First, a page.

We're on our way again. We left our little town behind a few hours ago, and we're making decent time. The weather actually turned in our favor yesterday afternoon, melting much of the snow on the roads, but we wanted to leave fresh and rested rather than only go for a few hours and have to find a campsite.
Will is holding up pretty well. Becky is stiff with all her stitches, but she can take care of most of her own wounds without help and has no problem tending to Will's as well. My primary concern with moving him was with infection, getting caught far away from any safe haven that we could care for him in. That was before we ransacked a pharmacy, however. Barring any further trauma, we have enough medicine and supplies to handle just about anything Will's body can throw at us.
I wish I could say that the trip from Block has been easy on him so far, but that's not the case. It hurts him to move at all, and we have to care for all his needs. I don't mind being the guy with the bedpan, as I was a nurse's aide when The Fall came around. I don't like having to move him around and jostle his leg at all. Every time is a risk. When we transfer him on the stretcher we brought from Block (one of many they'd taken from abandoned ambulances in the area) we do a little better, but he still yells out in pain when we hit the smallest bump.
You'll understand why we keep him pretty doped up. The amount of pain one person can deal with is finite, and Will Price has a lot of tolerance. He won't ask for pain meds until he's already hurting so bad that he can barely speak. We make that choice for him.
As the official leader of this little group, the ultimate call is up to me. I'm not comfortable with the idea of basically forcing him to medicate. Philosophically, it bothers me to make that choice for anyone. On a practical level, I've spent way too much time in healthcare. You wouldn't believe how many people get addicted to pain medicine. It's way, way more than you think.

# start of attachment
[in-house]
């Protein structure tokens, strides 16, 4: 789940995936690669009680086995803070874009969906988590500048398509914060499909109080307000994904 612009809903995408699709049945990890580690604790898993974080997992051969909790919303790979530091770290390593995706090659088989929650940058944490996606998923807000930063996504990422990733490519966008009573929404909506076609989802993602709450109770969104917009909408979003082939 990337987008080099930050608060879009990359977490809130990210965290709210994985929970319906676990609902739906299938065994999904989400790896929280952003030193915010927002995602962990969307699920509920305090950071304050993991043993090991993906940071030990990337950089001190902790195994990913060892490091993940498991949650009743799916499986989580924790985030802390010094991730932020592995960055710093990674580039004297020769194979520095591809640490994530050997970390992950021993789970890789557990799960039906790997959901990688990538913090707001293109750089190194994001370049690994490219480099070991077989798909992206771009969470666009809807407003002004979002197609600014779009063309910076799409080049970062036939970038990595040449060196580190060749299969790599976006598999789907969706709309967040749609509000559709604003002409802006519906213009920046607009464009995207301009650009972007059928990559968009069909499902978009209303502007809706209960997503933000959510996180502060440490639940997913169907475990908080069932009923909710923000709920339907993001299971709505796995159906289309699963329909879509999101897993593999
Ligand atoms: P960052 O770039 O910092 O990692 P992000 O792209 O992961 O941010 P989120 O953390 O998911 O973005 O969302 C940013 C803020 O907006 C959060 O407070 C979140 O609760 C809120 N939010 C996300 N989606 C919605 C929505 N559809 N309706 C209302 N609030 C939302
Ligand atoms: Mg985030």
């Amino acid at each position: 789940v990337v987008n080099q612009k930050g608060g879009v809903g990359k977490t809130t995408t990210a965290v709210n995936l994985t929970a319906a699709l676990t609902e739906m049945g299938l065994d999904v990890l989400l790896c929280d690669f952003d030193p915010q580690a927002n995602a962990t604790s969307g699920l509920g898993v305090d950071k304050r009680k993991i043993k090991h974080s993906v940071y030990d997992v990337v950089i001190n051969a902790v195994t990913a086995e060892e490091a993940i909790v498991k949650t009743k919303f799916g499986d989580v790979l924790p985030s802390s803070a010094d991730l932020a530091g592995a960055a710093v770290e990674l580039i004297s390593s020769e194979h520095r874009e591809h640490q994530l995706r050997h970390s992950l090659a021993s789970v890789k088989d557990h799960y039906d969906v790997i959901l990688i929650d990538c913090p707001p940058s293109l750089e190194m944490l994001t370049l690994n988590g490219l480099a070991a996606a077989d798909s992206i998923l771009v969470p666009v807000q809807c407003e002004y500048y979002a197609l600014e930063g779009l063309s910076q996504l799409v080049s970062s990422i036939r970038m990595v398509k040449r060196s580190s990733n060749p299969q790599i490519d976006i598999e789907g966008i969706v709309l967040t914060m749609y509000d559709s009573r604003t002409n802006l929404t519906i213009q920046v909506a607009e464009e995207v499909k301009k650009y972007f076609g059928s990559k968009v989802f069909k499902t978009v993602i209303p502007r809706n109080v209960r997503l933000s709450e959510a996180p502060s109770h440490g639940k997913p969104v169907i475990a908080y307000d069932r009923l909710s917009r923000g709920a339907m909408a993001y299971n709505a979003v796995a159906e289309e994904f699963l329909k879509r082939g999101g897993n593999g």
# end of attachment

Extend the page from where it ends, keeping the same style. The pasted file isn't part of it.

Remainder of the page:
Get down to brass tacks, though, and we don't really have much choice. Will can twitch in his sleep and wake up screaming. On the road in relatively warm weather where zombies may be out walking, that's a recipe for disaster. Not to mention the psychological damage enduring so much agony for so long can do to someone. It's a lot like being tortured, only you can't give up information to make it stop.
Still, we're on the road now and every minute brings us closer to home. I can't tell you where we are right now, but we're several hundred miles away. If the roads were totally clear of snow, cars, and trees, I'd say we could be there as early as tomorrow. We're still finding long stretches that have had the cars cleared from them only to abruptly end in huge traffic jams of abandoned vehicles. Trees are down all over, causing us to detour often. Patches of ice make the going even slower. We can't afford to be anything less than cautious at all times.
We're also stopping every two hours. All of us have needs to attend to, and it's imperative that we keep a close eye on Will's leg. We're in a hurry, but we can't afford to be hurried, if that makes any sense to you. It's worth stopping for ten minutes every few hours if it means whoever is driving won't be distracted at a critical time by a full bladder. It's worth it if changing Will's bandages far more often than they need it keeps his wounds from getting infected.
Slow and steady, just like the turtle. Every mile of this last bit of the trip is us exploring a new place, even if it's only through a window.
Time's up. We're packing it in to continue on, and I'll have to turn off the transmitter. Stay warm out there. Stay safe.